Saturday, June 14, 2008

For Amy

I have to take a break from talking about vision to reflect on our time in Virginia honoring the life of our 12 year old friend Amy. Amy is the daughter of my wife's life-long friend Hannah and her husband Mike. For almost a year and a half she has battled brain cancer that ultimately took her life. It has been an emotional roller coaster of praying for healing, of hearing good reports, and then, ultimately watching a beautiful little girl and her family lose the battle to a dreaded disease.

So Julie and I considered it a privilege to join the family for the memorial service at Fourth Presbyterian Church near Washington, DC on Monday. It was an experience that I will not soon forget.

Nine hundred people came to the memorial. It was the largest funeral service at that church in 25 years. Considering that Fourth is the church of choice for many senators, congressmen, and other world leaders, that begs a question, "What made Amy so special?"

I know that I can't possibly explain it all from Dallas, but some things were clear in our three days there. First, Amy was an unusual kid. She had a quality of honesty, coupled with a feisty personality that made a mark wherever she went. In fact, our family has been laughing about Amy and her unique personality almost since she was born. So I know that part of the reason for her impact is simply her personality.

But it's clear that there's more to the story than that. I was also impressed by the communities she lived in. Amy, her four siblings, and her parents are all active. They play sports. They are engaged in many lives. Through their activity, they have clearly touched many lives as fun, but more importantly, good people. It was amazing to see how many different worlds they live in and how the people in those worlds love them.

The church community stands out. The pastors and the people of Fourth were extraordinary in their demonstration of love for this family. At least in this instance, Fourth and its leaders were remarkable in their faithfulness to their calling.

Of course, part of the reason for the response is the universal love of children. I think all societies weep when a child is lost. But Amy's family caused an unusual stir because of a quality that is very rare, but always attractive. I'll call that quality grace. There is a quiet, but powerful grace in that family that I believe touched those who saw it. The whole family, including the sister and three brothers, shared in the daily care for Amy. Love was demonstrated by the constant service and care, especially when Amy neared her death. But it was the quality of the service that was most noticeable. There was a constant joy. You could feel the love for Amy and each other in their tears, as well as their laughter. You were constantly aware that they felt it was a privilege to serve the youngest member of their family. They demonstrated a quality that is so powerful, that even as death approached, you knew that death was not winning, not really.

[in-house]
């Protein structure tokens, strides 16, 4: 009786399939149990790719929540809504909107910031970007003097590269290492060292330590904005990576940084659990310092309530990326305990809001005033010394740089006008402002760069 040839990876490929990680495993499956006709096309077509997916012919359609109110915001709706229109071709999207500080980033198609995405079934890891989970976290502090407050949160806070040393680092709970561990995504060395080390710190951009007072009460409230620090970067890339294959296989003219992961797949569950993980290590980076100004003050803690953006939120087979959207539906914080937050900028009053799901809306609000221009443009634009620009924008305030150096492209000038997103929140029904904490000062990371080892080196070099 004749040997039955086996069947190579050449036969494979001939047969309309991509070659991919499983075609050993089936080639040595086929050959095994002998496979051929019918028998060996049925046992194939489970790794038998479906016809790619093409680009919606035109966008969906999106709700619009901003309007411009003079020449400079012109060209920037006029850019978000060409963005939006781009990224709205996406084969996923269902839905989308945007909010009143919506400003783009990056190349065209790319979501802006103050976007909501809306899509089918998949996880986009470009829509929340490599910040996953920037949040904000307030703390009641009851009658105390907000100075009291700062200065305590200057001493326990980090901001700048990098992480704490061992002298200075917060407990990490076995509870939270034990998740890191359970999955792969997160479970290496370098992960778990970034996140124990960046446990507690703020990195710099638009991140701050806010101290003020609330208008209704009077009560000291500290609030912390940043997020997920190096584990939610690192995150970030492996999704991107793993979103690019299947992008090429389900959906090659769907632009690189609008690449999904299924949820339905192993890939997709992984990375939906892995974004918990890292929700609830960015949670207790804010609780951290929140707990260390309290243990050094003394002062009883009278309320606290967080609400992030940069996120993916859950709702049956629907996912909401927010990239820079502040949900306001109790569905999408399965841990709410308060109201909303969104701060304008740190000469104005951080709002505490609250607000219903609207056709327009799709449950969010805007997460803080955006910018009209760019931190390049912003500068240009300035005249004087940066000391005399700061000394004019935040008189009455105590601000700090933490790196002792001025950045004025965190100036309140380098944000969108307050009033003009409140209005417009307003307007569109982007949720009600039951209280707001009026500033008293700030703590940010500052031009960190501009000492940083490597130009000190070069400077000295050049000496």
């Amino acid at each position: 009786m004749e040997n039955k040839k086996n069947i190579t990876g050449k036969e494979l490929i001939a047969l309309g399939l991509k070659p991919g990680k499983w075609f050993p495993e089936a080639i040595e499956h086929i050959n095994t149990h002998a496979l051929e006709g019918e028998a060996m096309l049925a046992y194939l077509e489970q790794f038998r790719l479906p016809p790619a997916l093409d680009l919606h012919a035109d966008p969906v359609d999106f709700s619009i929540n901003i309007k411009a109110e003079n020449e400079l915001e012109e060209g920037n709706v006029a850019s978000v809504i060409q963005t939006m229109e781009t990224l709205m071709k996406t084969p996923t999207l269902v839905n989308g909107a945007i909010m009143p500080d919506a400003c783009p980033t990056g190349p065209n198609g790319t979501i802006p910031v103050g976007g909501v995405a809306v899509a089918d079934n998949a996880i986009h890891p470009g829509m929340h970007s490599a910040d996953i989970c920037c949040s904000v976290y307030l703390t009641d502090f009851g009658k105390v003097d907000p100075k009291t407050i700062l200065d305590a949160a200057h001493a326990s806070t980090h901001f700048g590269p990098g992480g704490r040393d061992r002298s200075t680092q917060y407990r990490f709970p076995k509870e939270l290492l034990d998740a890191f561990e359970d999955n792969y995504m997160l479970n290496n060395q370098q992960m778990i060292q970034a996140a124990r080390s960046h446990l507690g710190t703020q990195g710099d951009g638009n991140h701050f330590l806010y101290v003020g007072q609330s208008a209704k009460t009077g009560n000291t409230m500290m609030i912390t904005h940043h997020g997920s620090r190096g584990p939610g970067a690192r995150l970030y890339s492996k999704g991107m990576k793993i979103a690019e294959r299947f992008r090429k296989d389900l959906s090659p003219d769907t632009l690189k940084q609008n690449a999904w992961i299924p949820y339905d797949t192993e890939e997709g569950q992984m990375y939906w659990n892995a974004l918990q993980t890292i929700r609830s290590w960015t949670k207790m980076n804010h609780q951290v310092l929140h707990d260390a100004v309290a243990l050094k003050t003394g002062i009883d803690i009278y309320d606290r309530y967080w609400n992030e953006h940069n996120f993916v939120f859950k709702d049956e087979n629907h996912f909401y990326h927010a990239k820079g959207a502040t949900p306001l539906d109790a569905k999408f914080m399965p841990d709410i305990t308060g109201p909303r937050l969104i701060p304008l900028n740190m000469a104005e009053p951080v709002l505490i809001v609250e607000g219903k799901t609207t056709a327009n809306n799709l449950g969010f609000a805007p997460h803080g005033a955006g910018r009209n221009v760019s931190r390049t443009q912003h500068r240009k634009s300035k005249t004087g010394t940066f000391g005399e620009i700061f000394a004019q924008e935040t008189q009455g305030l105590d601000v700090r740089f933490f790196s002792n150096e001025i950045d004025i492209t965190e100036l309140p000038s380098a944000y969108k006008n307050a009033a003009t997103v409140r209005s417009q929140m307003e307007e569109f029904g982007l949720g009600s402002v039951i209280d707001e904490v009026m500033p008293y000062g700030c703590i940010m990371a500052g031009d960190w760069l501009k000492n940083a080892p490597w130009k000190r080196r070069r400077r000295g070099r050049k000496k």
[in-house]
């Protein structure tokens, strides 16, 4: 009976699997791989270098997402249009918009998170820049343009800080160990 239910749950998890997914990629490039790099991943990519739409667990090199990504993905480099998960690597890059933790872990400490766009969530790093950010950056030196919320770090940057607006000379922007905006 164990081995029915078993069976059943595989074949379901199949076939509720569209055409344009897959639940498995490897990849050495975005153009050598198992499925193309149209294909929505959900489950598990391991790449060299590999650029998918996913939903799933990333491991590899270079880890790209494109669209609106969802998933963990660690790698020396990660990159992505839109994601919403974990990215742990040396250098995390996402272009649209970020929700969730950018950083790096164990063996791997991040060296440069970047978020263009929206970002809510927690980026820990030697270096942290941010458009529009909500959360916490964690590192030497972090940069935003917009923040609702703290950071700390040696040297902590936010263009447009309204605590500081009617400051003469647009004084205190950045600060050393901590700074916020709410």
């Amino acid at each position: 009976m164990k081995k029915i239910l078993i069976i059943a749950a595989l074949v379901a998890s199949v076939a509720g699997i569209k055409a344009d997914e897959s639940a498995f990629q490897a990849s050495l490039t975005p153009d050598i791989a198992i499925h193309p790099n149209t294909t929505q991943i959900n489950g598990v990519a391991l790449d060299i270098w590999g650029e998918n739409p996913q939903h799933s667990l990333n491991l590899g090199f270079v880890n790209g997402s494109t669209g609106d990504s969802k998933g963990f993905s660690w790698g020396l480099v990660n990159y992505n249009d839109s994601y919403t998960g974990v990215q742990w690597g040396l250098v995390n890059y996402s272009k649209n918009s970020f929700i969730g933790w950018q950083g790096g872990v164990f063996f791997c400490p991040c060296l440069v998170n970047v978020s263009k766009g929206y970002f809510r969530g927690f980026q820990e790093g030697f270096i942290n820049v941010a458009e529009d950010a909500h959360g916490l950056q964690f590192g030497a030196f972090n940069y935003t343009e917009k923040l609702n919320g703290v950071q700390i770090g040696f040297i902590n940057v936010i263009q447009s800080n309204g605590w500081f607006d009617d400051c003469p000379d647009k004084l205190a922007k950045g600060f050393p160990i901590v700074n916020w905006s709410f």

The grace was rooted in the grace they knew and experienced in Jesus. Amy's family believe that Jesus' life, death, and resurrection makes available God's grace to them. They know what it is to be loved when you cannot possibly adequately return that love. In God's grace they knew the purity of love that serves, and they, in turn, passed that love to Amy. And that grace gives them the security of hope. While the sadness is at times overwhelming, there is a hope in that family rooted in the belief that Amy's existence did not end, but that she is now in the presence of her God and her savior.

Most of us will, gratefully, never have the test that Amy's family faced. And consequently, we will never have such a dramatic opportunity to demonstrate what God's grace has done for us and how it can change the world around us. But Amy's family shows the absolute power of grace.

How do we demonstrate grace in the smaller tests and opportunities that we face?

Wednesday, May 21, 2008

Vision, vision, who's got a vision?

Our church's vision statement (see below) includes the ideas of community, of following Jesus, and of attracting others to Him. But there's one more element that is in practically every Christian statement you read: glorify God.

The statement is reflective of the most famous lines from church history: "What is the chief end of man?” from the Westminster Confession. The answer is "to glorify God and enjoy Him forever." That line captures eloquently the emphasis of Scripture that all of creation ultimately exists for Him, and not for us.

So ministries often remind themselves that they exist for Him, not us. In other words, we are not just organizations selling services to a clientele. Instead, we exist for strictly spiritual purposes.

But that is hard to do. We have to constantly remind ourselves that life is more that just surviving on earth, it is to be lived for the one who made us and gave His Son for us. We are here to bring Him glory.

Sadly, individually and as a church, we too often forget this vital purpose. We place our own temporary interests first. And ironically, when we do that, we suffer in the short term, too.

Sunday, May 11, 2008

More on that vision thing

Different organizations use different systems to accomplish their vision. Whether it's a manufacturing business or a service organization, each creates mechanisms to create their product. It's tempting to think that a church accomplishes its vision through worship services, sermons, education programs, etc.